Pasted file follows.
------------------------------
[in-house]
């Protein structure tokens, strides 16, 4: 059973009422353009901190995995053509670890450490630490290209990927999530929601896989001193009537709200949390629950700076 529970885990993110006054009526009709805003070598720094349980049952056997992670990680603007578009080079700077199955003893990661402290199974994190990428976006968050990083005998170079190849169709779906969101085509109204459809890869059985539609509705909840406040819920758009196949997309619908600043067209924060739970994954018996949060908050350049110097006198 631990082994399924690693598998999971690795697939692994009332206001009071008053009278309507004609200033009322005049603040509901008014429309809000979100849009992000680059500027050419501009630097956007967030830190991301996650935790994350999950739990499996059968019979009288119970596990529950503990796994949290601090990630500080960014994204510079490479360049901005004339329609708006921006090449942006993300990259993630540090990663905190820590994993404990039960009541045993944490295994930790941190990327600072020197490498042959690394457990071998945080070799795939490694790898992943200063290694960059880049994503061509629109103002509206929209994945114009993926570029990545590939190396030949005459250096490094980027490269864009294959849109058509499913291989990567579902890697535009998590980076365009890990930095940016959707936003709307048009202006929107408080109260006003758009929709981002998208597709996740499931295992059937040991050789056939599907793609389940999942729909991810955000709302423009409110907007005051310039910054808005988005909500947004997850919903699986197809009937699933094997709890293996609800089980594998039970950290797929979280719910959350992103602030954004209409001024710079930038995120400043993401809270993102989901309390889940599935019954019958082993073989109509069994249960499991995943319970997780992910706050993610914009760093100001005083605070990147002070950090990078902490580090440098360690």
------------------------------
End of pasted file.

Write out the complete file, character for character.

[in-house]
């Protein structure tokens, strides 16, 4: 059973009422353009901190995995053509670890450490630490290209990927999530929601896989001193009537709200949390629950700076 529970885990993110006054009526009709805003070598720094349980049952056997992670990680603007578009080079700077199955003893990661402290199974994190990428976006968050990083005998170079190849169709779906969101085509109204459809890869059985539609509705909840406040819920758009196949997309619908600043067209924060739970994954018996949060908050350049110097006198 631990082994399924690693598998999971690795697939692994009332206001009071008053009278309507004609200033009322005049603040509901008014429309809000979100849009992000680059500027050419501009630097956007967030830190991301996650935790994350999950739990499996059968019979009288119970596990529950503990796994949290601090990630500080960014994204510079490479360049901005004339329609708006921006090449942006993300990259993630540090990663905190820590994993404990039960009541045993944490295994930790941190990327600072020197490498042959690394457990071998945080070799795939490694790898992943200063290694960059880049994503061509629109103002509206929209994945114009993926570029990545590939190396030949005459250096490094980027490269864009294959849109058509499913291989990567579902890697535009998590980076365009890990930095940016959707936003709307048009202006929107408080109260006003758009929709981002998208597709996740499931295992059937040991050789056939599907793609389940999942729909991810955000709302423009409110907007005051310039910054808005988005909500947004997850919903699986197809009937699933094997709890293996609800089980594998039970950290797929979280719910959350992103602030954004209409001024710079930038995120400043993401809270993102989901309390889940599935019954019958082993073989109509069994249960499991995943319970997780992910706050993610914009760093100001005083605070990147002070950090990078902490580090440098360690």